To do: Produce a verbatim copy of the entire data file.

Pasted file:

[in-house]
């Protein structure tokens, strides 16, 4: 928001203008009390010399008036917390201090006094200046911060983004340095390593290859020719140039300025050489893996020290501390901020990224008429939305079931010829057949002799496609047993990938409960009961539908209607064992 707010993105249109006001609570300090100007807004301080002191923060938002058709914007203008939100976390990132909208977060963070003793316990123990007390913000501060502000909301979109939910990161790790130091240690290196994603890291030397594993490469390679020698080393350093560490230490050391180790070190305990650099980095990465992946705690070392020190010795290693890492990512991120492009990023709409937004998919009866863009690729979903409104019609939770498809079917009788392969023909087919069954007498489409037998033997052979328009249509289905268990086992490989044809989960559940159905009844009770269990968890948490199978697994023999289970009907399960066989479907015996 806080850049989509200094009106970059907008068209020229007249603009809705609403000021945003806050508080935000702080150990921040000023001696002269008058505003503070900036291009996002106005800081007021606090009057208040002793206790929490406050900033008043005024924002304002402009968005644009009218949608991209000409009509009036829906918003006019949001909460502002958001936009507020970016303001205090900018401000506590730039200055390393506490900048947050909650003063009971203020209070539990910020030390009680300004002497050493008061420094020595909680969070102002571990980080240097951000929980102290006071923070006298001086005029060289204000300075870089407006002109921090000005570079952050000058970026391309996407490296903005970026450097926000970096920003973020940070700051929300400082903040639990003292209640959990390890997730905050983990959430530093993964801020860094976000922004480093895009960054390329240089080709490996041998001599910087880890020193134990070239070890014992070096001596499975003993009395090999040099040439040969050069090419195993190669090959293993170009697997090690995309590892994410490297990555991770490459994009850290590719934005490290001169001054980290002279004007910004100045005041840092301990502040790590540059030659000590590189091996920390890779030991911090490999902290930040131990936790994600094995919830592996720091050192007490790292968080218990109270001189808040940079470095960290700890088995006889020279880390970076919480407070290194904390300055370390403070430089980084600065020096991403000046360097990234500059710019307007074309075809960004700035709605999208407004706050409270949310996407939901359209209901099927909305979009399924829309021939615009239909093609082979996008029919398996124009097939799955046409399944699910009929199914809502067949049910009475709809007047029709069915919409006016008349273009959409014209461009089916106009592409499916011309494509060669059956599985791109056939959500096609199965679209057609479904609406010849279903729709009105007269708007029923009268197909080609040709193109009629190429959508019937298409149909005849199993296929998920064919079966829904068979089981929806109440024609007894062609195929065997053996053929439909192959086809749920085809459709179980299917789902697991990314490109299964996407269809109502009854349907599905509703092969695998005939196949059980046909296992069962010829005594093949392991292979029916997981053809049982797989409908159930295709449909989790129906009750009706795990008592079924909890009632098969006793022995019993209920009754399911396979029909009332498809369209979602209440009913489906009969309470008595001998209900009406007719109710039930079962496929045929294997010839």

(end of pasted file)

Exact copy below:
[in-house]
């Protein structure tokens, strides 16, 4: 928001203008009390010399008036917390201090006094200046911060983004340095390593290859020719140039300025050489893996020290501390901020990224008429939305079931010829057949002799496609047993990938409960009961539908209607064992 707010993105249109006001609570300090100007807004301080002191923060938002058709914007203008939100976390990132909208977060963070003793316990123990007390913000501060502000909301979109939910990161790790130091240690290196994603890291030397594993490469390679020698080393350093560490230490050391180790070190305990650099980095990465992946705690070392020190010795290693890492990512991120492009990023709409937004998919009866863009690729979903409104019609939770498809079917009788392969023909087919069954007498489409037998033997052979328009249509289905268990086992490989044809989960559940159905009844009770269990968890948490199978697994023999289970009907399960066989479907015996 806080850049989509200094009106970059907008068209020229007249603009809705609403000021945003806050508080935000702080150990921040000023001696002269008058505003503070900036291009996002106005800081007021606090009057208040002793206790929490406050900033008043005024924002304002402009968005644009009218949608991209000409009509009036829906918003006019949001909460502002958001936009507020970016303001205090900018401000506590730039200055390393506490900048947050909650003063009971203020209070539990910020030390009680300004002497050493008061420094020595909680969070102002571990980080240097951000929980102290006071923070006298001086005029060289204000300075870089407006002109921090000005570079952050000058970026391309996407490296903005970026450097926000970096920003973020940070700051929300400082903040639990003292209640959990390890997730905050983990959430530093993964801020860094976000922004480093895009960054390329240089080709490996041998001599910087880890020193134990070239070890014992070096001596499975003993009395090999040099040439040969050069090419195993190669090959293993170009697997090690995309590892994410490297990555991770490459994009850290590719934005490290001169001054980290002279004007910004100045005041840092301990502040790590540059030659000590590189091996920390890779030991911090490999902290930040131990936790994600094995919830592996720091050192007490790292968080218990109270001189808040940079470095960290700890088995006889020279880390970076919480407070290194904390300055370390403070430089980084600065020096991403000046360097990234500059710019307007074309075809960004700035709605999208407004706050409270949310996407939901359209209901099927909305979009399924829309021939615009239909093609082979996008029919398996124009097939799955046409399944699910009929199914809502067949049910009475709809007047029709069915919409006016008349273009959409014209461009089916106009592409499916011309494509060669059956599985791109056939959500096609199965679209057609479904609406010849279903729709009105007269708007029923009268197909080609040709193109009629190429959508019937298409149909005849199993296929998920064919079966829904068979089981929806109440024609007894062609195929065997053996053929439909192959086809749920085809459709179980299917789902697991990314490109299964996407269809109502009854349907599905509703092969695998005939196949059980046909296992069962010829005594093949392991292979029916997981053809049982797989409908159930295709449909989790129906009750009706795990008592079924909890009632098969006793022995019993209920009754399911396979029909009332498809369209979602209440009913489906009969309470008595001998209900009406007719109710039930079962496929045929294997010839």